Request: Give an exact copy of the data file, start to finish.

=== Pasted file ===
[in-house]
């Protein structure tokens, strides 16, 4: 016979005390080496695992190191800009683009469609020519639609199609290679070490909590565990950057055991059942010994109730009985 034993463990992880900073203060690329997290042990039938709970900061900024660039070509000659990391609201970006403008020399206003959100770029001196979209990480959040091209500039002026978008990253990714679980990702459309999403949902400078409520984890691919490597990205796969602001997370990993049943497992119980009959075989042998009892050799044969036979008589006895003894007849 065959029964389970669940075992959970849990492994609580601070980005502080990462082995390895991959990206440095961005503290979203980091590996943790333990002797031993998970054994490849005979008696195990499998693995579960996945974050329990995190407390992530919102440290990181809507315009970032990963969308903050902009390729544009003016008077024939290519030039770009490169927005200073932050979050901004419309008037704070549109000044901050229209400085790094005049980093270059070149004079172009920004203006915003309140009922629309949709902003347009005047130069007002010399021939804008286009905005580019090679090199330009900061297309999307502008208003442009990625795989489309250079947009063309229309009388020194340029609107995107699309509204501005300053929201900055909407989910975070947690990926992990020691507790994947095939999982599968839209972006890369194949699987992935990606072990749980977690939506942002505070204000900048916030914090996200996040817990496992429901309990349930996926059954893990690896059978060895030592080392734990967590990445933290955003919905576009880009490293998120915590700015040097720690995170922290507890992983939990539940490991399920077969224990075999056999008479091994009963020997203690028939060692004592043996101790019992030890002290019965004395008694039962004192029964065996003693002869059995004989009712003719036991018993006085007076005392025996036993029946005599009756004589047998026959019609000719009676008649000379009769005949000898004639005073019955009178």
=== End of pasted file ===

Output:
[in-house]
């Protein structure tokens, strides 16, 4: 016979005390080496695992190191800009683009469609020519639609199609290679070490909590565990950057055991059942010994109730009985 034993463990992880900073203060690329997290042990039938709970900061900024660039070509000659990391609201970006403008020399206003959100770029001196979209990480959040091209500039002026978008990253990714679980990702459309999403949902400078409520984890691919490597990205796969602001997370990993049943497992119980009959075989042998009892050799044969036979008589006895003894007849 065959029964389970669940075992959970849990492994609580601070980005502080990462082995390895991959990206440095961005503290979203980091590996943790333990002797031993998970054994490849005979008696195990499998693995579960996945974050329990995190407390992530919102440290990181809507315009970032990963969308903050902009390729544009003016008077024939290519030039770009490169927005200073932050979050901004419309008037704070549109000044901050229209400085790094005049980093270059070149004079172009920004203006915003309140009922629309949709902003347009005047130069007002010399021939804008286009905005580019090679090199330009900061297309999307502008208003442009990625795989489309250079947009063309229309009388020194340029609107995107699309509204501005300053929201900055909407989910975070947690990926992990020691507790994947095939999982599968839209972006890369194949699987992935990606072990749980977690939506942002505070204000900048916030914090996200996040817990496992429901309990349930996926059954893990690896059978060895030592080392734990967590990445933290955003919905576009880009490293998120915590700015040097720690995170922290507890992983939990539940490991399920077969224990075999056999008479091994009963020997203690028939060692004592043996101790019992030890002290019965004395008694039962004192029964065996003693002869059995004989009712003719036991018993006085007076005392025996036993029946005599009756004589047998026959019609000719009676008649000379009769005949000898004639005073019955009178």